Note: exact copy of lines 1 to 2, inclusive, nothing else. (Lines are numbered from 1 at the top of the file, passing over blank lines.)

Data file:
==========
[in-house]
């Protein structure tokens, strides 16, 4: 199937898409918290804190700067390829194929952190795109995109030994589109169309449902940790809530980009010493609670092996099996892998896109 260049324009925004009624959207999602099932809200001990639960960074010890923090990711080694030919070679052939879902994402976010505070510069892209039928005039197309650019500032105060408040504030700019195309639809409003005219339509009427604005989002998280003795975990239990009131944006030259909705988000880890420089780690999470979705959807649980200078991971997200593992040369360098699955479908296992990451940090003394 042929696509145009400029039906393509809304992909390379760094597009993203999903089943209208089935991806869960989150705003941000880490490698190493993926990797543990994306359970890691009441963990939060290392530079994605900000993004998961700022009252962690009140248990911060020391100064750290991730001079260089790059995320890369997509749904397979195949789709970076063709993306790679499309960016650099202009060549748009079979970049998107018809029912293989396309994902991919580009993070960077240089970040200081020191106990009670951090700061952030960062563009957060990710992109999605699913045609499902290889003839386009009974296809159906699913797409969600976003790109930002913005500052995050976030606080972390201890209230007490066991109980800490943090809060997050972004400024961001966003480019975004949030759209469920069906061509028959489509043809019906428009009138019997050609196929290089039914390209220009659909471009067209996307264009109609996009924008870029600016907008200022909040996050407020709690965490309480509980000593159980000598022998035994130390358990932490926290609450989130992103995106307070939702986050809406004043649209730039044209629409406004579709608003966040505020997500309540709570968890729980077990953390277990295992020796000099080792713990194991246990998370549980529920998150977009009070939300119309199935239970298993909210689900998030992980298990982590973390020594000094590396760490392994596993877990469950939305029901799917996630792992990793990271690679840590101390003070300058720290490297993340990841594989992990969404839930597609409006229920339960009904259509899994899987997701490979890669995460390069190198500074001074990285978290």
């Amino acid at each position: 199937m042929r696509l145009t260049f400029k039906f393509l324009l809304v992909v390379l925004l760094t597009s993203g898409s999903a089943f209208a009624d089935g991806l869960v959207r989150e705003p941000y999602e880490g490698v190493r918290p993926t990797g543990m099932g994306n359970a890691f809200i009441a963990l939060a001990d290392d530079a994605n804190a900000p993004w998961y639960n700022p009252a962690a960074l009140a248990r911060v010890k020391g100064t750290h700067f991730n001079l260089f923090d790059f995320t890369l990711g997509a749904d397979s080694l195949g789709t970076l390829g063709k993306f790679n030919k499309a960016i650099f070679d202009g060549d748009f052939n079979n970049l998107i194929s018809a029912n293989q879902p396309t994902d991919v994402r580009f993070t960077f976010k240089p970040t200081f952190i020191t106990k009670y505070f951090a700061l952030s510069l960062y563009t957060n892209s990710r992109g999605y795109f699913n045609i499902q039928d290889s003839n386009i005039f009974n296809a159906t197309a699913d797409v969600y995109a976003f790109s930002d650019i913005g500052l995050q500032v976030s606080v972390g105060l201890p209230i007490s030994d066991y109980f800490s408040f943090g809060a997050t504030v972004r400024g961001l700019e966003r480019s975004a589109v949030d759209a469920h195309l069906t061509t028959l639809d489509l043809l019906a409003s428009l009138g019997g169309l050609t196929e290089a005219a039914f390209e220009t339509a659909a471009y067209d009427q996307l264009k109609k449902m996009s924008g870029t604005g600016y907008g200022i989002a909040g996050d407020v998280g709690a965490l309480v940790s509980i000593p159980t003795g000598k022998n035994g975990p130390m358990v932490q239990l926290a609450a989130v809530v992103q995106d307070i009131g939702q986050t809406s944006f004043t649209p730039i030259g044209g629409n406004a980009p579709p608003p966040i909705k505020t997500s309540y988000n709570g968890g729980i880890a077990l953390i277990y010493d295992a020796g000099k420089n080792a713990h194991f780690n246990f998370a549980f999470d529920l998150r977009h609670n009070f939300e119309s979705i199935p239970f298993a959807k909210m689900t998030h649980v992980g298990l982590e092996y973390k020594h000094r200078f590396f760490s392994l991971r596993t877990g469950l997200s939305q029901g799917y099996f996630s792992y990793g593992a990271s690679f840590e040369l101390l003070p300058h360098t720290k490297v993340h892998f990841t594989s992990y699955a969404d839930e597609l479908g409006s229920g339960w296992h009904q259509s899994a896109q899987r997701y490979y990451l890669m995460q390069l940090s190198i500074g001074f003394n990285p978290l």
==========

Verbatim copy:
[in-house]
């Protein structure tokens, strides 16, 4: 199937898409918290804190700067390829194929952190795109995109030994589109169309449902940790809530980009010493609670092996099996892998896109 260049324009925004009624959207999602099932809200001990639960960074010890923090990711080694030919070679052939879902994402976010505070510069892209039928005039197309650019500032105060408040504030700019195309639809409003005219339509009427604005989002998280003795975990239990009131944006030259909705988000880890420089780690999470979705959807649980200078991971997200593992040369360098699955479908296992990451940090003394 042929696509145009400029039906393509809304992909390379760094597009993203999903089943209208089935991806869960989150705003941000880490490698190493993926990797543990994306359970890691009441963990939060290392530079994605900000993004998961700022009252962690009140248990911060020391100064750290991730001079260089790059995320890369997509749904397979195949789709970076063709993306790679499309960016650099202009060549748009079979970049998107018809029912293989396309994902991919580009993070960077240089970040200081020191106990009670951090700061952030960062563009957060990710992109999605699913045609499902290889003839386009009974296809159906699913797409969600976003790109930002913005500052995050976030606080972390201890209230007490066991109980800490943090809060997050972004400024961001966003480019975004949030759209469920069906061509028959489509043809019906428009009138019997050609196929290089039914390209220009659909471009067209996307264009109609996009924008870029600016907008200022909040996050407020709690965490309480509980000593159980000598022998035994130390358990932490926290609450989130992103995106307070939702986050809406004043649209730039044209629409406004579709608003966040505020997500309540709570968890729980077990953390277990295992020796000099080792713990194991246990998370549980529920998150977009009070939300119309199935239970298993909210689900998030992980298990982590973390020594000094590396760490392994596993877990469950939305029901799917996630792992990793990271690679840590101390003070300058720290490297993340990841594989992990969404839930597609409006229920339960009904259509899994899987997701490979890669995460390069190198500074001074990285978290």